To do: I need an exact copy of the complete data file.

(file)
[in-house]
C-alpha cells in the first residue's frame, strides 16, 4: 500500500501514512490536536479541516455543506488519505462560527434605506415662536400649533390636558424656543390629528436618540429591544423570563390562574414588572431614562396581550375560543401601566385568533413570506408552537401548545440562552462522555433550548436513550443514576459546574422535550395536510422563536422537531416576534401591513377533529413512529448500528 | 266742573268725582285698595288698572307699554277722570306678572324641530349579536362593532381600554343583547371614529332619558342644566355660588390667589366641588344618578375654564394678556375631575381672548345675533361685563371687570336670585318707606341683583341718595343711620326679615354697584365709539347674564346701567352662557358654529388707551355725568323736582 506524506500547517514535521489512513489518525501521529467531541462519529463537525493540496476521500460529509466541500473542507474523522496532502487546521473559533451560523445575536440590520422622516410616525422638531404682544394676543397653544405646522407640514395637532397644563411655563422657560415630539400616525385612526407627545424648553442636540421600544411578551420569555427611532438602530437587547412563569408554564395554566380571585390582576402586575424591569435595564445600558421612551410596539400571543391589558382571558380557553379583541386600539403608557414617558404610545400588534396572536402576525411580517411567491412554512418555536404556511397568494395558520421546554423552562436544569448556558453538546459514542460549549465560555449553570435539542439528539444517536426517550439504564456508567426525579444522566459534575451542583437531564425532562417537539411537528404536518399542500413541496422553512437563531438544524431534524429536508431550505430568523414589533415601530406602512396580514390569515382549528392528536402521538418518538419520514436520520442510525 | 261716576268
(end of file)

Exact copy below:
[in-house]
C-alpha cells in the first residue's frame, strides 16, 4: 500500500501514512490536536479541516455543506488519505462560527434605506415662536400649533390636558424656543390629528436618540429591544423570563390562574414588572431614562396581550375560543401601566385568533413570506408552537401548545440562552462522555433550548436513550443514576459546574422535550395536510422563536422537531416576534401591513377533529413512529448500528 | 266742573268725582285698595288698572307699554277722570306678572324641530349579536362593532381600554343583547371614529332619558342644566355660588390667589366641588344618578375654564394678556375631575381672548345675533361685563371687570336670585318707606341683583341718595343711620326679615354697584365709539347674564346701567352662557358654529388707551355725568323736582 506524506500547517514535521489512513489518525501521529467531541462519529463537525493540496476521500460529509466541500473542507474523522496532502487546521473559533451560523445575536440590520422622516410616525422638531404682544394676543397653544405646522407640514395637532397644563411655563422657560415630539400616525385612526407627545424648553442636540421600544411578551420569555427611532438602530437587547412563569408554564395554566380571585390582576402586575424591569435595564445600558421612551410596539400571543391589558382571558380557553379583541386600539403608557414617558404610545400588534396572536402576525411580517411567491412554512418555536404556511397568494395558520421546554423552562436544569448556558453538546459514542460549549465560555449553570435539542439528539444517536426517550439504564456508567426525579444522566459534575451542583437531564425532562417537539411537528404536518399542500413541496422553512437563531438544524431534524429536508431550505430568523414589533415601530406602512396580514390569515382549528392528536402521538418518538419520514436520520442510525 | 261716576268